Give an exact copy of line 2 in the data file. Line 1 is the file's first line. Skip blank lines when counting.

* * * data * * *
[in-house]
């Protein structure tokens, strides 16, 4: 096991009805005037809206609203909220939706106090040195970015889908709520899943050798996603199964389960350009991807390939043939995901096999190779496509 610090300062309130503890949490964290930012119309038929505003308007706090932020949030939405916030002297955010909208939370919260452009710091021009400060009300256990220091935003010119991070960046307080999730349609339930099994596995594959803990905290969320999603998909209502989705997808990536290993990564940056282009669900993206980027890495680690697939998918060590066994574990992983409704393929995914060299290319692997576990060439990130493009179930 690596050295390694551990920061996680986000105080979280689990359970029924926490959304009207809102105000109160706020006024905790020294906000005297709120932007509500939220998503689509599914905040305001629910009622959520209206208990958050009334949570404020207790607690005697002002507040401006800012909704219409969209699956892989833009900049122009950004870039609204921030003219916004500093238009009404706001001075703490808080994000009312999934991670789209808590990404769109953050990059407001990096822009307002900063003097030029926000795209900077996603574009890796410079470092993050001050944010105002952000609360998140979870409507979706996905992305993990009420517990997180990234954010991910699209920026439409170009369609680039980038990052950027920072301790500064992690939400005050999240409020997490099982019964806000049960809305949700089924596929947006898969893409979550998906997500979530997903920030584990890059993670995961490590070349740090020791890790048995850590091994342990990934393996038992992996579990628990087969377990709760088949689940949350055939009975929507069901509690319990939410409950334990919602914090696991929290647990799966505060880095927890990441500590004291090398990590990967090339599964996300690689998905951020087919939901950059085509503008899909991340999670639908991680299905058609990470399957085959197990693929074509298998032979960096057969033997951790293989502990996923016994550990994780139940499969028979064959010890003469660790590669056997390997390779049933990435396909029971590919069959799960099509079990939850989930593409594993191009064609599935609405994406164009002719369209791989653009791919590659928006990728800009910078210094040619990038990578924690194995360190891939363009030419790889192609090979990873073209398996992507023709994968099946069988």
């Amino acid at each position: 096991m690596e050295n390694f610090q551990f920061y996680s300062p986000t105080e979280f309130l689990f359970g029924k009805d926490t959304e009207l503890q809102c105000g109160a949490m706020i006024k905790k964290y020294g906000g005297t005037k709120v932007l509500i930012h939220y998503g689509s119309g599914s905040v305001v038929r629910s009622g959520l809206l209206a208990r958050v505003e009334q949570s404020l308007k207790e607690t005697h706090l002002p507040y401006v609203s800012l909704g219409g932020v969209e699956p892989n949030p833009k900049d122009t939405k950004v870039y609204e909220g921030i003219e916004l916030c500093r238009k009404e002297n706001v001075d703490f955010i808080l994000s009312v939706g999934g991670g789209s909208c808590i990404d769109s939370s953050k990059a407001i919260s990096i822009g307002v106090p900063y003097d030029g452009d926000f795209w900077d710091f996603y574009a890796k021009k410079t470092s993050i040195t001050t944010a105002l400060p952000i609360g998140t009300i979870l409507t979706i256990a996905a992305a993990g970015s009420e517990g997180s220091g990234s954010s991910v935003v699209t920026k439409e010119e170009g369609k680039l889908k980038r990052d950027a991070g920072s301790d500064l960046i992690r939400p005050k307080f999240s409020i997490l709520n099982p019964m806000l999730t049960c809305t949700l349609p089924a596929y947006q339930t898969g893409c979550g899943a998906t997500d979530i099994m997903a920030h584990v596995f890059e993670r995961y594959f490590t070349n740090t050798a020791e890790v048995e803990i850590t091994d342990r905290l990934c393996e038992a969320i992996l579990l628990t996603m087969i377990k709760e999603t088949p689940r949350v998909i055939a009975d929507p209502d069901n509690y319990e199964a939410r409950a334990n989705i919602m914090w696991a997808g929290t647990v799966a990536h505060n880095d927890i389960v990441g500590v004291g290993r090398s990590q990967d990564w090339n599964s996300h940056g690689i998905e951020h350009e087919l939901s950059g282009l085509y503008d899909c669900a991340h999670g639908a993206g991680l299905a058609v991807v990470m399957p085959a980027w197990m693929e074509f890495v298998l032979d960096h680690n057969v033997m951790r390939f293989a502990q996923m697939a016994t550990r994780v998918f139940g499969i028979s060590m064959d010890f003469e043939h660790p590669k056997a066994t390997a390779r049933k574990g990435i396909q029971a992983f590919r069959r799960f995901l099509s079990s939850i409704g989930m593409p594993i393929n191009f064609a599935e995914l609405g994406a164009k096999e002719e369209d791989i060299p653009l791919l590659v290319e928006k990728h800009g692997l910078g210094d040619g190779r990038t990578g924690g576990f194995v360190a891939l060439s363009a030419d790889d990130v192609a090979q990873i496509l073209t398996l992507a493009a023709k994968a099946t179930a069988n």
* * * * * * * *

């Protein structure tokens, strides 16, 4: 096991009805005037809206609203909220939706106090040195970015889908709520899943050798996603199964389960350009991807390939043939995901096999190779496509 610090300062309130503890949490964290930012119309038929505003308007706090932020949030939405916030002297955010909208939370919260452009710091021009400060009300256990220091935003010119991070960046307080999730349609339930099994596995594959803990905290969320999603998909209502989705997808990536290993990564940056282009669900993206980027890495680690697939998918060590066994574990992983409704393929995914060299290319692997576990060439990130493009179930 690596050295390694551990920061996680986000105080979280689990359970029924926490959304009207809102105000109160706020006024905790020294906000005297709120932007509500939220998503689509599914905040305001629910009622959520209206208990958050009334949570404020207790607690005697002002507040401006800012909704219409969209699956892989833009900049122009950004870039609204921030003219916004500093238009009404706001001075703490808080994000009312999934991670789209808590990404769109953050990059407001990096822009307002900063003097030029926000795209900077996603574009890796410079470092993050001050944010105002952000609360998140979870409507979706996905992305993990009420517990997180990234954010991910699209920026439409170009369609680039980038990052950027920072301790500064992690939400005050999240409020997490099982019964806000049960809305949700089924596929947006898969893409979550998906997500979530997903920030584990890059993670995961490590070349740090020791890790048995850590091994342990990934393996038992992996579990628990087969377990709760088949689940949350055939009975929507069901509690319990939410409950334990919602914090696991929290647990799966505060880095927890990441500590004291090398990590990967090339599964996300690689998905951020087919939901950059085509503008899909991340999670639908991680299905058609990470399957085959197990693929074509298998032979960096057969033997951790293989502990996923016994550990994780139940499969028979064959010890003469660790590669056997390997390779049933990435396909029971590919069959799960099509079990939850989930593409594993191009064609599935609405994406164009002719369209791989653009791919590659928006990728800009910078210094040619990038990578924690194995360190891939363009030419790889192609090979990873073209398996992507023709994968099946069988």